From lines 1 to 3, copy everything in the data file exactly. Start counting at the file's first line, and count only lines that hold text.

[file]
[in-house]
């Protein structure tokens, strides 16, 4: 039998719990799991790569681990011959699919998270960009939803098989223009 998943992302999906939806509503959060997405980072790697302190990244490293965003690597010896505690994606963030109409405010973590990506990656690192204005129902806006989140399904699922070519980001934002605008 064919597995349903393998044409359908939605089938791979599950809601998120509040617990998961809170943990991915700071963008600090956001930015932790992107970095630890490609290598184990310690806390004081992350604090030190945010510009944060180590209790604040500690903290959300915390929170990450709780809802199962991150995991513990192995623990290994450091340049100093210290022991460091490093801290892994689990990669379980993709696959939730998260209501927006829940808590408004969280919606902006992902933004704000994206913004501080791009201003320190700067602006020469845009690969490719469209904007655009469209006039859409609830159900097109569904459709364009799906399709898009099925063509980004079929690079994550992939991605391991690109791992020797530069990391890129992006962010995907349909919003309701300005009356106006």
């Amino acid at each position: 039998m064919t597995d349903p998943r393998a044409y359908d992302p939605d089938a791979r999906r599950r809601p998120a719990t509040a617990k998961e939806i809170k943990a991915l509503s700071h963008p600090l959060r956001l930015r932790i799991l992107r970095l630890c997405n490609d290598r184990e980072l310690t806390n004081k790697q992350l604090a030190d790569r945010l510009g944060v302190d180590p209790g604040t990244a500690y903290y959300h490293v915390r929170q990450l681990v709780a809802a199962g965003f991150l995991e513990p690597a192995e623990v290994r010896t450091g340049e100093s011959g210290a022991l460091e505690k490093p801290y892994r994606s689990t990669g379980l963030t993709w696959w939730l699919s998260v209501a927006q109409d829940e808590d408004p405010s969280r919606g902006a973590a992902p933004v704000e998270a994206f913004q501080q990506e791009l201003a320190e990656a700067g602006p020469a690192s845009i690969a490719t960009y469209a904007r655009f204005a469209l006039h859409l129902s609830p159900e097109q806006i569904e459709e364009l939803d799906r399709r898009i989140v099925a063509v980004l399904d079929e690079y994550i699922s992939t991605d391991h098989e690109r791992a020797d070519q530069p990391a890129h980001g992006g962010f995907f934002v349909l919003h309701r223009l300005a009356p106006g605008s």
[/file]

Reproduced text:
[in-house]
């Protein structure tokens, strides 16, 4: 039998719990799991790569681990011959699919998270960009939803098989223009 998943992302999906939806509503959060997405980072790697302190990244490293965003690597010896505690994606963030109409405010973590990506990656690192204005129902806006989140399904699922070519980001934002605008 064919597995349903393998044409359908939605089938791979599950809601998120509040617990998961809170943990991915700071963008600090956001930015932790992107970095630890490609290598184990310690806390004081992350604090030190945010510009944060180590209790604040500690903290959300915390929170990450709780809802199962991150995991513990192995623990290994450091340049100093210290022991460091490093801290892994689990990669379980993709696959939730998260209501927006829940808590408004969280919606902006992902933004704000994206913004501080791009201003320190700067602006020469845009690969490719469209904007655009469209006039859409609830159900097109569904459709364009799906399709898009099925063509980004079929690079994550992939991605391991690109791992020797530069990391890129992006962010995907349909919003309701300005009356106006």
């Amino acid at each position: 039998m064919t597995d349903p998943r393998a044409y359908d992302p939605d089938a791979r999906r599950r809601p998120a719990t509040a617990k998961e939806i809170k943990a991915l509503s700071h963008p600090l959060r956001l930015r932790i799991l992107r970095l630890c997405n490609d290598r184990e980072l310690t806390n004081k790697q992350l604090a030190d790569r945010l510009g944060v302190d180590p209790g604040t990244a500690y903290y959300h490293v915390r929170q990450l681990v709780a809802a199962g965003f991150l995991e513990p690597a192995e623990v290994r010896t450091g340049e100093s011959g210290a022991l460091e505690k490093p801290y892994r994606s689990t990669g379980l963030t993709w696959w939730l699919s998260v209501a927006q109409d829940e808590d408004p405010s969280r919606g902006a973590a992902p933004v704000e998270a994206f913004q501080q990506e791009l201003a320190e990656a700067g602006p020469a690192s845009i690969a490719t960009y469209a904007r655009f204005a469209l006039h859409l129902s609830p159900e097109q806006i569904e459709e364009l939803d799906r399709r898009i989140v099925a063509v980004l399904d079929e690079y994550i699922s992939t991605d391991h098989e690109r791992a020797d070519q530069p990391a890129h980001g992006g962010f995907f934002v349909l919003h309701r223009l300005a009356p106006g605008s």